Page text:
By April 2007, Mayada was critical of the Democrats and their promises to bring the troops home. Should that happen, she wrote, America "will leave Iraq in its current devastated state, and who knows what will happen in the area, and everything inside this red-hot region."
Her contradictory responses to my continuous questions echoed the debate that has divided this country the past five years. A clear answer has never been easy to find.
That is no longer the case, in Mayada's view. She gives credit to Petraeus, whom she describes as "intelligent and calm, set on winning hearts and souls."
Today she insists that Iraqis who are not Baathist hope that McCain wins the election for one simple reason: "The man knows the job that has to be done in Iraq. If the U.S. pulls out of Iraq now or anytime soon, then that will mean one thing: al-Qaeda won the war."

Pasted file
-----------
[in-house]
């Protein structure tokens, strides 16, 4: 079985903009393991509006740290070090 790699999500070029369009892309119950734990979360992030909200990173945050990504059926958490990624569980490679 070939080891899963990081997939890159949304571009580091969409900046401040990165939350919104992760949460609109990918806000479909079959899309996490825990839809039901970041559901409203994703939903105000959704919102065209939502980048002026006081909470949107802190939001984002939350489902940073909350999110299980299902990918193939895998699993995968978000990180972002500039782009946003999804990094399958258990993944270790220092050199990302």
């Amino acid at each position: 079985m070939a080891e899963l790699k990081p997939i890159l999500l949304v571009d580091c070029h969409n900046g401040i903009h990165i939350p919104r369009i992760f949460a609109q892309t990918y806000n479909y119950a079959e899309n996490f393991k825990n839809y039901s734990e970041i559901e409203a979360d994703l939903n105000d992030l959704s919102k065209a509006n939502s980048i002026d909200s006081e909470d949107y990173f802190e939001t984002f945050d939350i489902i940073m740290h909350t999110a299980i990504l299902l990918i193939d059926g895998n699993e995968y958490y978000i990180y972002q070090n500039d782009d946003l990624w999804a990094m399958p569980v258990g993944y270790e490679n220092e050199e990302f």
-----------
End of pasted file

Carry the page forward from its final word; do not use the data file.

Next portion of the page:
She points out that for the first time since Iraq's monarchy was toppled in 1958, the country has a parliament, a free press, jobs, a true identity "and a better understanding toward where the country should be heading."
The sectarian divide, meanwhile, is an artificial schism created by al-Qaeda and other non-Iraqis, she says. Many Iraqis are like Mayada, a Sunni, who have married across sectarian lines.
Says Mayada: "When you ask the young people of Iraq -- what are you, a Sunni or a Shiite? -- the ready answer is: I am an Iraqi."
There may be a way to safely withdraw troops sometime in the near future, but as McCain insisted in his Wednesday speech to the World Affairs Council in Los Angeles, premature departure would be "an unconscionable act of betrayal," as well as a political gamble with stakes too high to consider.